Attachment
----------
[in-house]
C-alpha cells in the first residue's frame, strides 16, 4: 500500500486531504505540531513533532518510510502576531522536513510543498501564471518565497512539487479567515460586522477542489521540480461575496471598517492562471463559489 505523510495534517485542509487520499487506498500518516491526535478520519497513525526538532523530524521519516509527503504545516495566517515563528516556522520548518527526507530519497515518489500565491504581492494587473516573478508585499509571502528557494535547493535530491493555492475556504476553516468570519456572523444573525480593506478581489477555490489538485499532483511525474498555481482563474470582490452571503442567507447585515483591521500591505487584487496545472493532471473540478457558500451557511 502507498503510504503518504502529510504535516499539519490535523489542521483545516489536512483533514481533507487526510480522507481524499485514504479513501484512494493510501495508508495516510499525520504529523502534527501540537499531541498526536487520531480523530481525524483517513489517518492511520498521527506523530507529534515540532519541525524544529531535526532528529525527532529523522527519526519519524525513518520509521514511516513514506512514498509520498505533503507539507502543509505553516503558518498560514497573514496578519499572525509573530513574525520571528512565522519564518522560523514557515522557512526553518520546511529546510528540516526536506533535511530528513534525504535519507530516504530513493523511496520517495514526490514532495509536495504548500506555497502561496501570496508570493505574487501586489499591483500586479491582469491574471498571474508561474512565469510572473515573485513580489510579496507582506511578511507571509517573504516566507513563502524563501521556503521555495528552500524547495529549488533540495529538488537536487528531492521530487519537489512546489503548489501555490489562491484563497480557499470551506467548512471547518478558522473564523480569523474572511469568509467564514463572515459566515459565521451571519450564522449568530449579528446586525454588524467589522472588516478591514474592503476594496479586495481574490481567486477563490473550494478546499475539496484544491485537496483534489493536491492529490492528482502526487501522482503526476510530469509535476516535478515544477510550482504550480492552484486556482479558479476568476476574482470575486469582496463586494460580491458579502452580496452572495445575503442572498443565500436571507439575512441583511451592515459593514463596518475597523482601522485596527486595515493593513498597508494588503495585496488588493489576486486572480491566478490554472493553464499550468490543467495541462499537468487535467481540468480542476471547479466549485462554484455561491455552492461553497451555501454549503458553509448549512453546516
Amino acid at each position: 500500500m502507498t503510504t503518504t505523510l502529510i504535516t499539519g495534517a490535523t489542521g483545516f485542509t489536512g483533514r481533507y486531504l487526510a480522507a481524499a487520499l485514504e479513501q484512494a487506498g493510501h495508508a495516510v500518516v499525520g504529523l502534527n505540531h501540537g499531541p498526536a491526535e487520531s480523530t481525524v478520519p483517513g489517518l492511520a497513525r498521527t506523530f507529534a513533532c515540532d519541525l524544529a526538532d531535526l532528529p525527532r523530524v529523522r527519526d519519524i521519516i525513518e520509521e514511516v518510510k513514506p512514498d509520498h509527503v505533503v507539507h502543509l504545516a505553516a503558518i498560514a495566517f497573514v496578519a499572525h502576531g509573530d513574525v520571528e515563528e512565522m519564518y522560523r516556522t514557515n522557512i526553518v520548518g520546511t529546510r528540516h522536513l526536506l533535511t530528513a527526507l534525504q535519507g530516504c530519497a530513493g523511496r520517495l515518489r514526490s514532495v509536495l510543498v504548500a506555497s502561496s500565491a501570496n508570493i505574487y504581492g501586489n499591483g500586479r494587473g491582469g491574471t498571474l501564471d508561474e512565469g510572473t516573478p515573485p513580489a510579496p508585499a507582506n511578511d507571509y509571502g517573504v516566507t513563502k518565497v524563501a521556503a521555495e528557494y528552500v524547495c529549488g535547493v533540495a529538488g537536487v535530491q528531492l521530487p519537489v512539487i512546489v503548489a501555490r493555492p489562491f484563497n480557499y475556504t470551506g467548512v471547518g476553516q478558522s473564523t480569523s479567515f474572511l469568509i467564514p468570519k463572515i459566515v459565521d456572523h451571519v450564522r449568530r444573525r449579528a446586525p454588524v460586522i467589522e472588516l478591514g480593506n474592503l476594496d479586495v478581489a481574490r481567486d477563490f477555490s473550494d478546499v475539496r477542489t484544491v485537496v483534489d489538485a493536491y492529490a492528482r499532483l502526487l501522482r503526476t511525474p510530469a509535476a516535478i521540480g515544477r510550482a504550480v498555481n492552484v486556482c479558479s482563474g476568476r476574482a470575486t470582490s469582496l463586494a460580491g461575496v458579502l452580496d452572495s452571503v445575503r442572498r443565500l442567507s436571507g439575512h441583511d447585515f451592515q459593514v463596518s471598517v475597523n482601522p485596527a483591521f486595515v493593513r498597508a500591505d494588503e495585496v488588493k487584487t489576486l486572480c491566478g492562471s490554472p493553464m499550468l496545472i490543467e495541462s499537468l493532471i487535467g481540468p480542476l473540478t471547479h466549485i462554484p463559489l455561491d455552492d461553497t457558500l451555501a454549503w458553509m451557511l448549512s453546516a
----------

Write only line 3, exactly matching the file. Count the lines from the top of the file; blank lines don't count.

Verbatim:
Amino acid at each position: 500500500m502507498t503510504t503518504t505523510l502529510i504535516t499539519g495534517a490535523t489542521g483545516f485542509t489536512g483533514r481533507y486531504l487526510a480522507a481524499a487520499l485514504e479513501q484512494a487506498g493510501h495508508a495516510v500518516v499525520g504529523l502534527n505540531h501540537g499531541p498526536a491526535e487520531s480523530t481525524v478520519p483517513g489517518l492511520a497513525r498521527t506523530f507529534a513533532c515540532d519541525l524544529a526538532d531535526l532528529p525527532r523530524v529523522r527519526d519519524i521519516i525513518e520509521e514511516v518510510k513514506p512514498d509520498h509527503v505533503v507539507h502543509l504545516a505553516a503558518i498560514a495566517f497573514v496578519a499572525h502576531g509573530d513574525v520571528e515563528e512565522m519564518y522560523r516556522t514557515n522557512i526553518v520548518g520546511t529546510r528540516h522536513l526536506l533535511t530528513a527526507l534525504q535519507g530516504c530519497a530513493g523511496r520517495l515518489r514526490s514532495v509536495l510543498v504548500a506555497s502561496s500565491a501570496n508570493i505574487y504581492g501586489n499591483g500586479r494587473g491582469g491574471t498571474l501564471d508561474e512565469g510572473t516573478p515573485p513580489a510579496p508585499a507582506n511578511d507571509y509571502g517573504v516566507t513563502k518565497v524563501a521556503a521555495e528557494y528552500v524547495c529549488g535547493v533540495a529538488g537536487v535530491q528531492l521530487p519537489v512539487i512546489v503548489a501555490r493555492p489562491f484563497n480557499y475556504t470551506g467548512v471547518g476553516q478558522s473564523t480569523s479567515f474572511l469568509i467564514p468570519k463572515i459566515v459565521d456572523h451571519v450564522r449568530r444573525r449579528a446586525p454588524v460586522i467589522e472588516l478591514g480593506n474592503l476594496d479586495v478581489a481574490r481567486d477563490f477555490s473550494d478546499v475539496r477542489t484544491v485537496v483534489d489538485a493536491y492529490a492528482r499532483l502526487l501522482r503526476t511525474p510530469a509535476a516535478i521540480g515544477r510550482a504550480v498555481n492552484v486556482c479558479s482563474g476568476r476574482a470575486t470582490s469582496l463586494a460580491g461575496v458579502l452580496d452572495s452571503v445575503r442572498r443565500l442567507s436571507g439575512h441583511d447585515f451592515q459593514v463596518s471598517v475597523n482601522p485596527a483591521f486595515v493593513r498597508a500591505d494588503e495585496v488588493k487584487t489576486l486572480c491566478g492562471s490554472p493553464m499550468l496545472i490543467e495541462s499537468l493532471i487535467g481540468p480542476l473540478t471547479h466549485i462554484p463559489l455561491d455552492d461553497t457558500l451555501a454549503w458553509m451557511l448549512s453546516a